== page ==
Though the paper lab notebook is still the most widely used form of tracking data, researchers are amassing more and more interest in electronic lab notebooks (ELN’s). Over one hundred ELN platforms are currently in use within the current market.
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To list just a few benefits when it comes to electronic lab notebooks; they can be accessed anywhere, troubleshooting across colleagues and students is enriched (given the ease in which data can be accessed), and information can be attained and cataloged in a more systematized manner. Biotech companies are coming around to this innovation, though choosing the right ELN requires forethought, and the dynamics of each laboratory team must be considered.
The Benefits of ELN’s
As per the nature of their functionality, these ELN’s are used to record the hypotheses of researchers, as well as their experimental procedures and initial analyses. These software’s are formatted to serve as an organizational tool, an aid to memory, and to shelter the intellectual property of any platform user.
Teachers claim that information resources are more easily updated and that they can quickly revise lab manuals, safety information, and protocols ubiquitously. ELN’s share many parallels to a paper lab notebook, though the functionality that is layered on top of these software’s show great promise.
Many lab managers also attest to the success of ELN’s, granting them the ability to swiftly delegate tasks to appropriate subordinates within a certain organization. It will also allow for systematized and rapid communication between different lab divisions, like relaying a data spreadsheet from an analytical lab to a synthesis lab.
Almost all ELN’s have the auxiliary benefit of searching power, much like the “command F” function on many laptops, granting the ability to search through results at any given time at a fraction of the speed it would normally take to flip through one or more notebooks. Open lab ELN’s also facilitate the importing and exporting of files, with many having garnered the drag and drop function found on any computer.
A select few are compatible with Microsoft software, such as excel spreadsheets, synchronized OneNote pages, word/docx documents, and more. This makes open lab compatible with any type of file, or data in your laboratory. Open Lab ELN’s also allow you to create templates, standardizing workflow. It is also much easier to avoid transcription errors, circumventing issues of penmanship and legibility. Because these ELN’s are extremely user-friendly, this makes them flexible enough to be used by biologists, chemists, and physicists alike, befitting a vast assortment of disciplines.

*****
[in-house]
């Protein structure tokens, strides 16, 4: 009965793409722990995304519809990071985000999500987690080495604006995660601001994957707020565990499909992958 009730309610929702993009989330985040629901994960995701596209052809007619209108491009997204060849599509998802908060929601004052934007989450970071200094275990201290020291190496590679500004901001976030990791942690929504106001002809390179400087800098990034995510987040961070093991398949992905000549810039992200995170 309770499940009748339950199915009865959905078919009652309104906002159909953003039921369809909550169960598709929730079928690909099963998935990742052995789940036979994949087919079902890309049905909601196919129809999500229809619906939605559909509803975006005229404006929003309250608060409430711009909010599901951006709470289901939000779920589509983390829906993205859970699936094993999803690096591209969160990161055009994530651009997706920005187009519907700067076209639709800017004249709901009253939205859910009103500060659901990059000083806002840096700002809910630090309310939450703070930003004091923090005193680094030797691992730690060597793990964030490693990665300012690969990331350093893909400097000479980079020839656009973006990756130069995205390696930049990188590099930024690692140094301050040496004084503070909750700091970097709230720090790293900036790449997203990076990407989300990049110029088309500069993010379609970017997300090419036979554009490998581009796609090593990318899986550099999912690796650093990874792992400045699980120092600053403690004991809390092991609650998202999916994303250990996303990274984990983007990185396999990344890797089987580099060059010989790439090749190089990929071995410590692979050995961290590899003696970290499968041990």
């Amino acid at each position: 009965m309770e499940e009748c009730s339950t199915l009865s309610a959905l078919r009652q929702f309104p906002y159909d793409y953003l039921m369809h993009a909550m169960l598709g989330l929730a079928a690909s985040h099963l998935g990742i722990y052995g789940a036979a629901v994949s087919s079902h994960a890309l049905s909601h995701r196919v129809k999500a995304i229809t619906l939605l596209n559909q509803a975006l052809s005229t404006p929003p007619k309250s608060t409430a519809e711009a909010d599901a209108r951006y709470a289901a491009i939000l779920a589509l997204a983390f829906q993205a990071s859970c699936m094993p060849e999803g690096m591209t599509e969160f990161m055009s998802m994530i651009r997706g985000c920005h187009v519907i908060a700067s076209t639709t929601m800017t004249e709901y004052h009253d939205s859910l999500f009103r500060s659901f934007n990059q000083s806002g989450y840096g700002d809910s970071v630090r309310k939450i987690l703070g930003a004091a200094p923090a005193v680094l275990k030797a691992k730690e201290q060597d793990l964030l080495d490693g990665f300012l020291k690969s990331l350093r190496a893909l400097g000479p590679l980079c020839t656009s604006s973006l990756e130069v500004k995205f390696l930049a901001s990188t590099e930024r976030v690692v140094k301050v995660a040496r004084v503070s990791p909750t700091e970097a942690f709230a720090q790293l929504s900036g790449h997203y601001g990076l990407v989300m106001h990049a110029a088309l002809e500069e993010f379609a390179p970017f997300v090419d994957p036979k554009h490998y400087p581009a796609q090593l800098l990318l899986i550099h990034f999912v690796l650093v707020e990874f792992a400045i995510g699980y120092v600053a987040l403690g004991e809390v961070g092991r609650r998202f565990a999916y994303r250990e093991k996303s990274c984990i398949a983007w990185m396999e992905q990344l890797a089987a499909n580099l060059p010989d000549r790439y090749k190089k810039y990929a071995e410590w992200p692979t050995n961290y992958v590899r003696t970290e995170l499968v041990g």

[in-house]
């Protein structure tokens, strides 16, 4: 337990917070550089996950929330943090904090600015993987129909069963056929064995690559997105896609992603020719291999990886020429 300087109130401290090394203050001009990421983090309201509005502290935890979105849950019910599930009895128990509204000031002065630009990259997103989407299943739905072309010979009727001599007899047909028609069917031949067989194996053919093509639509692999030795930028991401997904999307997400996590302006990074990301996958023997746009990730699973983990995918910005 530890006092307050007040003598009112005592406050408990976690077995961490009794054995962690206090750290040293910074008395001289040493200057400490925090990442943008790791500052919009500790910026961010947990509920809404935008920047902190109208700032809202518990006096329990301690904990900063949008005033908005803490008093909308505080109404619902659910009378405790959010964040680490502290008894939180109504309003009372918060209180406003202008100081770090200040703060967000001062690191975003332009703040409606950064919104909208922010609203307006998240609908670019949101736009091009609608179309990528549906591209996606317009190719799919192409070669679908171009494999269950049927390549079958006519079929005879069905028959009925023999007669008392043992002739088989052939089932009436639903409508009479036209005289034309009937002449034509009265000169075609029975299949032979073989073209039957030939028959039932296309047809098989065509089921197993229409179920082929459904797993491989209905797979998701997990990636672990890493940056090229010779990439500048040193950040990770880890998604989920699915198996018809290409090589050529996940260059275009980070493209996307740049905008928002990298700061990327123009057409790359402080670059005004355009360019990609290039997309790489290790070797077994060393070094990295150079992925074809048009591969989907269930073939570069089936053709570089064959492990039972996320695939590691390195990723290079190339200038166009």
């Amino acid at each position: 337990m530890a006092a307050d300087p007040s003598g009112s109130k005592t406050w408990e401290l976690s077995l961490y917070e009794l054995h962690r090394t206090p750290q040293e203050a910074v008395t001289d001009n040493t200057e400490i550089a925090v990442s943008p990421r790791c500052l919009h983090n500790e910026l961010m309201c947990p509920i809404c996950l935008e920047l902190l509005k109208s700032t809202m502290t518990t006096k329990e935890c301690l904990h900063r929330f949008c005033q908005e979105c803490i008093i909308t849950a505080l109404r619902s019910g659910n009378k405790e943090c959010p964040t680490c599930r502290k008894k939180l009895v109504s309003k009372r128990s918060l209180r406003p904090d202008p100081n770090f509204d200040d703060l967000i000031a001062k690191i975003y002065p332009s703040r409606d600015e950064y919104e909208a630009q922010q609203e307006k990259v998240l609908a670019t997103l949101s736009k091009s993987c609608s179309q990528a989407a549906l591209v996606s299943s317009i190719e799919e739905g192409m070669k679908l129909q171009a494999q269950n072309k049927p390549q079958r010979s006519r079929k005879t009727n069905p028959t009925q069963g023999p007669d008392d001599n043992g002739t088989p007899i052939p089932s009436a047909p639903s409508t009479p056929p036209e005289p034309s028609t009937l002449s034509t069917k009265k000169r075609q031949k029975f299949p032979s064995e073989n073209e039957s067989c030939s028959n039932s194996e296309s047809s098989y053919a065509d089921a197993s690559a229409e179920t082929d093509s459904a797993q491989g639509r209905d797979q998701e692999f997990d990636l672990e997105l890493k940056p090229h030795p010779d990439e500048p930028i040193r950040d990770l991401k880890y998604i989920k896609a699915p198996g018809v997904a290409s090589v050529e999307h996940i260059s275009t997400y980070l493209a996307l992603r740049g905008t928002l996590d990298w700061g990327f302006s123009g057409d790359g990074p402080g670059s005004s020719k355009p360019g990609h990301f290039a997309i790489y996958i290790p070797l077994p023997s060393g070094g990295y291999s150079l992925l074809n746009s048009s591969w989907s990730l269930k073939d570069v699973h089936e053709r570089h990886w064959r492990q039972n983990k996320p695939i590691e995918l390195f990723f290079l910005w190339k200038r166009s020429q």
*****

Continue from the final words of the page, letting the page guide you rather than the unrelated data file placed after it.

The globalization we see in our world today is expanding, it is only natural that our scientific methodologies expand with it. These open lab ELN’s allow for different teams to collaborate across the globe. They permit different standard operating procedures to be shared in different labs, and even in the comfort of one’s home.
Questions to Consider Before Assigning ELN’s
Though all these benefits do come into play, it is important to note that some laboratories may find it more difficult to acclimate to this new technology. The question of importing all analog and paper backfiles into digital files remains to be seen; it will not be an effortless process.
In addition, the question of how easily lab employees will adapt to the new electronic format remains. It may create a more compliant lab for some, but those that have a disliking towards technology may not have that same sentiment.
Selecting a Given ELN
It is generally regarded that the time and energy it takes to familiarize yourself with ELN’s is well worth it. The question then becomes, which ELN would be best suited for your laboratory team? This choice could prove difficult, having to take into account the price, user interface, and tools that are best suited for the individual or group.
For example, the SciNote program allows for Microsoft office integration, one could generate reports and manuscripts with relative ease, and the option of a free account is available. However, gene editing tools like primer design and CRISPR/CAS9 genome editing are not available in this given platform. For these reasons, it could be argued that this ELN would be more suited for physicists inorganic chemists, and less so for geneticists and biochemists.
In contrast, software such as Benchling and Signalsnotebook have very powerful tools to edit APB genome sequences, generate guide primers for CRISPR, and create virtual digests when planning out site-directed mutagenesis. They also support chemical structures, and Signalsnotebook can even work in conjunction with Chemdraw, a very popular tool amidst chemists These programs generally have a good amount of storage (roughly 10 GB) and can be used as an application, or via their online version.
On the offhand, the free plan these programs offer may have limited functions and are not as practical when composing long written proposals and transcribing entire lab reports. For these reasons, these ELN’s are commonly used within genomics and molecular biology.
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